Government loan helps deliver high-tech film studio to Queenstown
Filmmaking in the Southern Lakes has taken a “cutting-edge” step forwards today with the announcement of a Government investment in a new multi-million-dollar studio in Frankton.
A $2 million loan from the Queenstown Economic Transformation and Resilience Fund has been approved for Target3D, a company specialising in virtual production technology.
The money’s to be put towards the company’s planned Queenstown Digital Studio, to be located at Remarkables Park’s Research and Innovation Queenstown hub.
Minister Stuart Nash was in Queenstown today to make the announcement.
He says the new studio will allow for diversification within the screen industry locally, which is better known for its location shoots than in-studio screen production.
The studio will include infrastructure to support virtual production, which includes LED screens, motion capture, game engine servers, lighting, production equipment and staging.
It will provide access for filmmakers, game designers and television producers to the latest technology, he says.
Target3D’s headed from London, but it has offices in Spain and New Zealand.
Target3D’s New Zealand director Shannon Dowsing says the company’s all about providing cutting-edge technology to bring creative visions to life.
It puts "new tools in the hands of talented storytellers”, he says.
There's a boom in demand for virtual technology, and the company expects the space to be in strong demand commercially, but it also wants it to become a centre for R&D and learning, with an emphasis on training young people to plug the skills gap in an evolving industry.
Mr Dowsing says working in the industry's "not just well-paid, it's exciting".
The project was initially conceived by Queenstown-based tech entrepreneur Rod Drury.
He says it's "great to see this project come to life as common infrastructure that will encourage further investment in movie, gaming, and spatial sectors."
Research and Innovation Limited director Johnathan Chen says the studio will be a key tenant of the Frankton hub.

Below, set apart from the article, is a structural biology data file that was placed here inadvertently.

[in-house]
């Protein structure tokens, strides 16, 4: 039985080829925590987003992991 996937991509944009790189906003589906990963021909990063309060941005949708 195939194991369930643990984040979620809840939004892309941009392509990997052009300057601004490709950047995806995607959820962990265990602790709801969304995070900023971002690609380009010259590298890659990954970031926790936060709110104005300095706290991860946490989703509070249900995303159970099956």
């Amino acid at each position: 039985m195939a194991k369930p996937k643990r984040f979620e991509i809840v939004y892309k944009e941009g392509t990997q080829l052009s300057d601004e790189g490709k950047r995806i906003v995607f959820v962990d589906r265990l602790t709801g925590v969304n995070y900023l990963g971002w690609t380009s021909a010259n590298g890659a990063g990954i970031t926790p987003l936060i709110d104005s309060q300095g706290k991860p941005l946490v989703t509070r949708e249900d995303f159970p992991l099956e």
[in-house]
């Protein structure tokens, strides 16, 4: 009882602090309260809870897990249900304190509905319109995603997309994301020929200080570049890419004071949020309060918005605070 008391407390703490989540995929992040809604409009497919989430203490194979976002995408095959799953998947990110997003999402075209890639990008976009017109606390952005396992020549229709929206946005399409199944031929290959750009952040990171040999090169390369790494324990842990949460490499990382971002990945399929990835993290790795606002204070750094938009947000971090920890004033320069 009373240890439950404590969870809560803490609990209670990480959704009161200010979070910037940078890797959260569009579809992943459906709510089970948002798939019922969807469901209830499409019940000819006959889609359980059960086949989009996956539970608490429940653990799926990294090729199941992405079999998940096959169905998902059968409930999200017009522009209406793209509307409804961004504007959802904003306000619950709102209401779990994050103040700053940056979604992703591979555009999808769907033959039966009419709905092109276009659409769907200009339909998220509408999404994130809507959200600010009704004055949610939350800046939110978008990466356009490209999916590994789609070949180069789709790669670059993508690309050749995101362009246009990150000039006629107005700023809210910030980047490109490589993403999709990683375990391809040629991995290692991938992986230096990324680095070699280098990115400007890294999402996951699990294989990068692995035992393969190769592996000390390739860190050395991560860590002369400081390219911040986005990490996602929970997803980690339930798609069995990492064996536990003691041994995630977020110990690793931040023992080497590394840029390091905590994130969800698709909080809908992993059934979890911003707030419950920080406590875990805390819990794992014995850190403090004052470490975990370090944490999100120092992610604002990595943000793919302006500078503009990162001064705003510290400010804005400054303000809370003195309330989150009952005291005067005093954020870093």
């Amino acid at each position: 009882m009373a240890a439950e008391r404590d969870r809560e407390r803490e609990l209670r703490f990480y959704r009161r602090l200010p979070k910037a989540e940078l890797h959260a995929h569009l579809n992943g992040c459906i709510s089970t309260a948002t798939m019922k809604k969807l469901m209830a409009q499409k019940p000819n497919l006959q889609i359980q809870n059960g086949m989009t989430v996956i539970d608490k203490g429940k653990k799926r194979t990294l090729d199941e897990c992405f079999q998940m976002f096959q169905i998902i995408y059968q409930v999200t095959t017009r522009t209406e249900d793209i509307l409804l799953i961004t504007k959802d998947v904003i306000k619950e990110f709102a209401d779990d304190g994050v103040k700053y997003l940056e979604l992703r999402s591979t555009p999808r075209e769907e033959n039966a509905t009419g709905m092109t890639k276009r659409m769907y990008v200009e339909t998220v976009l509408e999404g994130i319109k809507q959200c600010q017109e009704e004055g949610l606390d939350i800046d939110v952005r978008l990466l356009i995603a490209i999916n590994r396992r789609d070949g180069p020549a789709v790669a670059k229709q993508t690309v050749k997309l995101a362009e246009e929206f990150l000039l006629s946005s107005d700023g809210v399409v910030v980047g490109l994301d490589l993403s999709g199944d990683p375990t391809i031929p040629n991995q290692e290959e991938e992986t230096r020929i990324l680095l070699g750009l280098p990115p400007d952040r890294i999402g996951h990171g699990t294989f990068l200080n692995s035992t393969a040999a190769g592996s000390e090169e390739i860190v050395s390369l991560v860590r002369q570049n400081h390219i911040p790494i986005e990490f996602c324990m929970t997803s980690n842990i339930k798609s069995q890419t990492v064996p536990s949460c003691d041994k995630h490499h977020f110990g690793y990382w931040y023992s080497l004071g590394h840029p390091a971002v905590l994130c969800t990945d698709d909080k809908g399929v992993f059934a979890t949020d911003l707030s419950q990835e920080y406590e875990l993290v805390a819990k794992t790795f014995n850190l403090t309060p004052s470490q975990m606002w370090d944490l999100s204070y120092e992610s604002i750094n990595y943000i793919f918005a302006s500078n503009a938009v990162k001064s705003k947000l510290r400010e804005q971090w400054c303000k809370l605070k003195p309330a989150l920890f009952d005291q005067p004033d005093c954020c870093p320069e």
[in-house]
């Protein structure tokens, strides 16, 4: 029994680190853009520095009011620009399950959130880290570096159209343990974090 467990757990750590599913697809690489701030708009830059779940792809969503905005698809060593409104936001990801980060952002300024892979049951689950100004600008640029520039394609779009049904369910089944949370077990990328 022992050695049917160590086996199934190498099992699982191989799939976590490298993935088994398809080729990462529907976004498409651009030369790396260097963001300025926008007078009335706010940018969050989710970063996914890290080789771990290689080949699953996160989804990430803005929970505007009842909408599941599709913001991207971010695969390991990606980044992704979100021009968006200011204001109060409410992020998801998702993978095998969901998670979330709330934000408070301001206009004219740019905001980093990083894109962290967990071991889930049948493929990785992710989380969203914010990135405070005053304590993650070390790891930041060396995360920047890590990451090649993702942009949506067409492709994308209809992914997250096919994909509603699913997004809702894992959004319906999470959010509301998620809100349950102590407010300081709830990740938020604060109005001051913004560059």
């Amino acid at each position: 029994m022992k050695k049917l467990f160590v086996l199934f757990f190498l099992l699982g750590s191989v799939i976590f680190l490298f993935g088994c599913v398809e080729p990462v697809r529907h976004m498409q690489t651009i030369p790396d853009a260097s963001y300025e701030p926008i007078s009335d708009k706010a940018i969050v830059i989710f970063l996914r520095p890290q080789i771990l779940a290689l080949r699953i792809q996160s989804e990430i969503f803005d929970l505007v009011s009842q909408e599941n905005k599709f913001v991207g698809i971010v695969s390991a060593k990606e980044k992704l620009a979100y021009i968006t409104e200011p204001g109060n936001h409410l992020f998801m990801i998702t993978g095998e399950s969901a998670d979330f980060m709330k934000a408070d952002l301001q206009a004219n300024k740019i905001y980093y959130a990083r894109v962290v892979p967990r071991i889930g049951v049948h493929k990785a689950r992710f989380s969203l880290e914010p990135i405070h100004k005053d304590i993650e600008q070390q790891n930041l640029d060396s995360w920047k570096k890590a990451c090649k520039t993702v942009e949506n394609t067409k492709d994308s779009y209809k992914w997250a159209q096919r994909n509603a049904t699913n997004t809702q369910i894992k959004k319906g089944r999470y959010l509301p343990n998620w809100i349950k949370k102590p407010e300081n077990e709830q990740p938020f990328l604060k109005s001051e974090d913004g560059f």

$1.25m for tech-savvy hospitality solutions company
This afternoon in Queenstown, Minister Nash also announced the Government has approved a loan of up to $1.25 million, also from the QET Fund, to Frankton-based company, Loaded Reports Limited.
The company’s the brainchild of four former Wakatipu High School friends.
The aim of the loan is to accelerate the company’s development and roll out of a cloud-based, software-as-a-service platform, uniquely designed to service the hospitality industry.
Loaded Reports software platform has more than 700 hospitality businesses already using its service.
Minister Nash says it’s hoped the funding will help the company grow their business on a global scale, creating “high-value jobs” and “new export revenues”.
Loan not a grant
The money to both companies is "on loan, it’s not a grant", and it’s aimed at bringing something different to the region’s economy, the minister says.
Covid-19 and border closures highlighted the weaknesses of a local area heavily reliant on international tourists to earn a buck.
“At that point in time, when everything was shut down and we were in a little bit of trouble, we put our heads together and thought ‘what do we need to do.?’
“How can the Government help businesses that want to relocate down here or grow from Queenstown really, really take off?”
There’s $18 million total in the Queenstown fund, and the aim’s to have it divvied up by November next year.
Construction and tourism businesses need not apply – the minister says this money’s aimed at diversification and building resilience.
The region’s an attractive one for both overseas and local talent, and “having some sort of tech hub here is just the way forward”, he says.
“Your ambitions aren’t limited by your geographic surroundings.
“This is the sort of economic resilience that we want to build into this community.”
Main image (Facebook/Target3D): Film production comes indoors to get high-tech in Queenstown.